We’re heading into deep summer here in Southern Arizona. Days typically top 100 degrees. It’s perfect time for a raspado. Raspados are sweet, creamy, fruity, sometimes a little salty, and always very cold. They are a cross between a Snow Cone, a slushie, and a fruit sundae. Perfect to cool you down from the inside out on a Tucson summer day. Since there is usually plenty of fruit, you could call it lunch.
The raspados that hail from Sonora are found throughout Southern Arizona and other spots where Mexican culture florishes. Similar treats appear throughout the tropical world, differing in detail from country to country.
The typical prep steps of the Sonoran style raspados are simple, but they vary from shop to shop. In general, it is a layer of shaved or finely crushed ice, then fruit in syrup, then the layers are repeated. A topping of sweetened condensed milk trickles down. Canned Mexican crema can be used instead of the condensed milk. Sometimes vanilla ice cream is the final layer. Or the ice cream could be added halfway up. Typical fruits are fresh strawberries or peaches. Go tropical with mango, coconut, or pineapple. Then there can be nuts or chile in some form. If you followed Tia Marta’s suggestion for gathering saguaro fruit, you could add some of that for a special regional flavor.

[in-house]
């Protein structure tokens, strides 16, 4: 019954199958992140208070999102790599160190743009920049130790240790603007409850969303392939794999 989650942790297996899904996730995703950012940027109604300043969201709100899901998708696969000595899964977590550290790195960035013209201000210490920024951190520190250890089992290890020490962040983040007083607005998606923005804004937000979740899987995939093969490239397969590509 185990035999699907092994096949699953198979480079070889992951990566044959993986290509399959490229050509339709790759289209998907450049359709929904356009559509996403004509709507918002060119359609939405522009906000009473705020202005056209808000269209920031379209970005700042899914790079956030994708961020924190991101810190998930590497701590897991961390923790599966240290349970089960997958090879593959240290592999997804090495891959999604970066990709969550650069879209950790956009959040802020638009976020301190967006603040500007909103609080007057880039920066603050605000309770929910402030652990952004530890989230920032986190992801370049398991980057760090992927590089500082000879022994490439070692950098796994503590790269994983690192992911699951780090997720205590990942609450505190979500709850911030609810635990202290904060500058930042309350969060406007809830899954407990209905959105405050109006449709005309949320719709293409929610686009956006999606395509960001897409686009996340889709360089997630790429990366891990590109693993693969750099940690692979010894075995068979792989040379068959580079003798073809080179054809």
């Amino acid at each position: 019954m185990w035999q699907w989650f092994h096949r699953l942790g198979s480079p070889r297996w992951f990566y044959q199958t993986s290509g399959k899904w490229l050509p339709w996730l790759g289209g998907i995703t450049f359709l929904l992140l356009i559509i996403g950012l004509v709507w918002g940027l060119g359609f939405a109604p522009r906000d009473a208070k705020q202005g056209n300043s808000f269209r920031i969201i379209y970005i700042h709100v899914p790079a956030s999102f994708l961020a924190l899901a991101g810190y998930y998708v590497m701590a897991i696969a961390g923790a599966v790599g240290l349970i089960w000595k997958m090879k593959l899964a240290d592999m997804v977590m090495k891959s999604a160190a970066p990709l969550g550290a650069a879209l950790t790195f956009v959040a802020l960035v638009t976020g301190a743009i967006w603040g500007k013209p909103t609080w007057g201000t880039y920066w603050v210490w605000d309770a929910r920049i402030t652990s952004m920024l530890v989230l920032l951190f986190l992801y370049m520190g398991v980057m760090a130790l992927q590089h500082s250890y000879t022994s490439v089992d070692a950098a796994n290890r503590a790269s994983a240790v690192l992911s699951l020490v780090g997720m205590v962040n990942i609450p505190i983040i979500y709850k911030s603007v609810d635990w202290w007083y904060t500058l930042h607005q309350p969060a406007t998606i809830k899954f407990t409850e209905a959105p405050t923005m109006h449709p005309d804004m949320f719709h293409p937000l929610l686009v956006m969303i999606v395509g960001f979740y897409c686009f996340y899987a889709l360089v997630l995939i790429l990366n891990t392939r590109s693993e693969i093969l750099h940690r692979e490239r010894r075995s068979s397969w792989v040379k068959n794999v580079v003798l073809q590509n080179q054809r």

The fancier raspados called Macedonias include several fruits and more creaminess. Obviously, you’ll have to explore for yourself! Be bold with the flavors. There’s no way you can go wrong.
Carolyn Niethammer has been writing about ancient and modern foods of the Southwest for forty years. You can see her books at her website. She has a new book coming out (Fall 2020) on the 10,000 years of food history of the Santa Cruz Valley that is the basis for why Tucson was named the UNESCO World City of Gastronomy.